In addition to the killing of prisoners who were not capable of working, children were the other target of execution. The SS men killed children by bending them over their knees and breaking their spines, then throwing them into ditches. They gassed all children under 1.2 meters tall. The adults also suffered from the brutal tortures used in the camp. The Nazis sometimes placed iron bar on the victims' throats and stood on the bar with feet placed on the ends. Inside the Auschwitz' starvation cell, prisoners were so desperate that they ate their own companions' organs. The SS extracted nails from fingers, inserted needles into sensitive parts of the body and on women's breasts, poured water down the throats.
With human guinea pigs, Auschwitz provided excellent experimental facilities. Doctors removed sex organs from men and women and sterilized them by various methods. In one of the doctors' lab, he murdered twins, dwarfs, and hunchbacks to provide institution with human organs. He was obsessed in finding a foolproof method to enable German mothers to bear twins. He would stood patiently at the selection ramp and picked out twins for his study. Most of the twins were murdered and dissect for the purpose of finding similarities.
The Nazis profited greatly from confiscating prisoners' properties. They built thirty-five special huts to store clothings and other and other articles. They sent valuables as gifts to German families. A gold-melting room was set in the plant. The dental technicians soaked the teeth for hours in acid to remove bone and flesh. They used a blowtorch to melt the gold into molds. Just the gold teeth added up as much as 5 to 10 kilos a day.
Auschwitz had several resistance movements. Polish Socialist lawyer Josef Cyrankiewicz led an international committee. The organization planned an escape for two Auschwitz inmates. They brought with them a report from the organization. The report reached the Allied governments. It asked the Allies to bomb Auschwitz and to rescue the prisoners. It also proposed that the report should be publicized so that the Nazis would know the world was informed about their deeds. Unfortunately, few people accepted the crucial facts. Not much action was taken to prevent the Nazis in continuing their murders. Another revolt occurred on October 7, 1944. David, a French Jew, led the special squad that were assigned to aid the extermination. They knew well about their destiny and decide to fight for their lives. Four Jewish women delivered explosives for grenades. On that day, the Jews blew up a crematorium, killed several SS men, and wounded others. However, the other explosive did not go off. After they cut the barbed wire and tried to escape, the chasing soldiers pursued them and kill almost all. Documents listed only one survivor.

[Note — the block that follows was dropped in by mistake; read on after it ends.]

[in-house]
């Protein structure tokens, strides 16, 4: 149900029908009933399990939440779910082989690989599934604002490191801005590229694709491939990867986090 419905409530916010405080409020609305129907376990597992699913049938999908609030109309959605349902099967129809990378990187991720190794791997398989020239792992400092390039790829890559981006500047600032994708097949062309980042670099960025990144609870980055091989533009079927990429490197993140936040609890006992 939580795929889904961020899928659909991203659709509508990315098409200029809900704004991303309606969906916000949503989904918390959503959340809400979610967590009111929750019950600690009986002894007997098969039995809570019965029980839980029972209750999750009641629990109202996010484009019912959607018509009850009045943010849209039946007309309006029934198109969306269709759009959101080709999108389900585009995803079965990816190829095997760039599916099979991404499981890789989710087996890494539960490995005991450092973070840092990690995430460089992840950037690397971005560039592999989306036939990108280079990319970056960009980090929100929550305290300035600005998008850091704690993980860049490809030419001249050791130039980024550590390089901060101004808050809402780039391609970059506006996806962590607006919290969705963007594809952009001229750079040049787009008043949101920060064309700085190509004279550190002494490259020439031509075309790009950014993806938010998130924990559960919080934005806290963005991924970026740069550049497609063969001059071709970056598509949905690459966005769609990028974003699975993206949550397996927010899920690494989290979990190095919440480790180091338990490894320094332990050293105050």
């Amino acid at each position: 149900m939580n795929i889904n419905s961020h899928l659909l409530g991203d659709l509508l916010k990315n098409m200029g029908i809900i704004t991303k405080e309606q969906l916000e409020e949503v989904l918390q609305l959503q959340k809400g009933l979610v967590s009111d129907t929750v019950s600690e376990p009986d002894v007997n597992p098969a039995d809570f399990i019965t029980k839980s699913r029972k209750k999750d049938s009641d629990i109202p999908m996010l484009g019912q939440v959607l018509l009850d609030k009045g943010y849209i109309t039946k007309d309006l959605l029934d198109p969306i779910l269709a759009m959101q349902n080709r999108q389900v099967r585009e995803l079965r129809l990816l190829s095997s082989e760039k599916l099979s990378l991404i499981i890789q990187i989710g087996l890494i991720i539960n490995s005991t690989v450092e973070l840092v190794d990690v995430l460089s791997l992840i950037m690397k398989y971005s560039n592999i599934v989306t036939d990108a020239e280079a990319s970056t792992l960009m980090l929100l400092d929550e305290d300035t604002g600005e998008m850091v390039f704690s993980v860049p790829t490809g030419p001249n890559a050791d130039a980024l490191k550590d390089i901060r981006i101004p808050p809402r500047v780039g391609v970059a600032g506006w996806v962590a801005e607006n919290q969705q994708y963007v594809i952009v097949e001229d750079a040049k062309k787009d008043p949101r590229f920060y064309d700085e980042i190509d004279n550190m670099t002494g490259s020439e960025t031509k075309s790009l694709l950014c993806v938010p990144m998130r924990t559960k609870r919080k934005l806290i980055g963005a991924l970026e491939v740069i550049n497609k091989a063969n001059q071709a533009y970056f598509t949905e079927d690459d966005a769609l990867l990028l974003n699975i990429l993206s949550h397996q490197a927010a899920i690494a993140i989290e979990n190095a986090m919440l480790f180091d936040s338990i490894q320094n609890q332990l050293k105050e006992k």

On November 26, 1944, an order was made to destroy all evidence of the mass murders. Soon after New Year, the authorities sent 58,000 inmates off on their death march. The remaining were sent to German camps in the interior, where 80,000 inmates died in those camps in the last two months before the end of the war. When the Soviet troops reached Auschwitz, only 5,000 sick prisoners were left behind and stayed in the camp.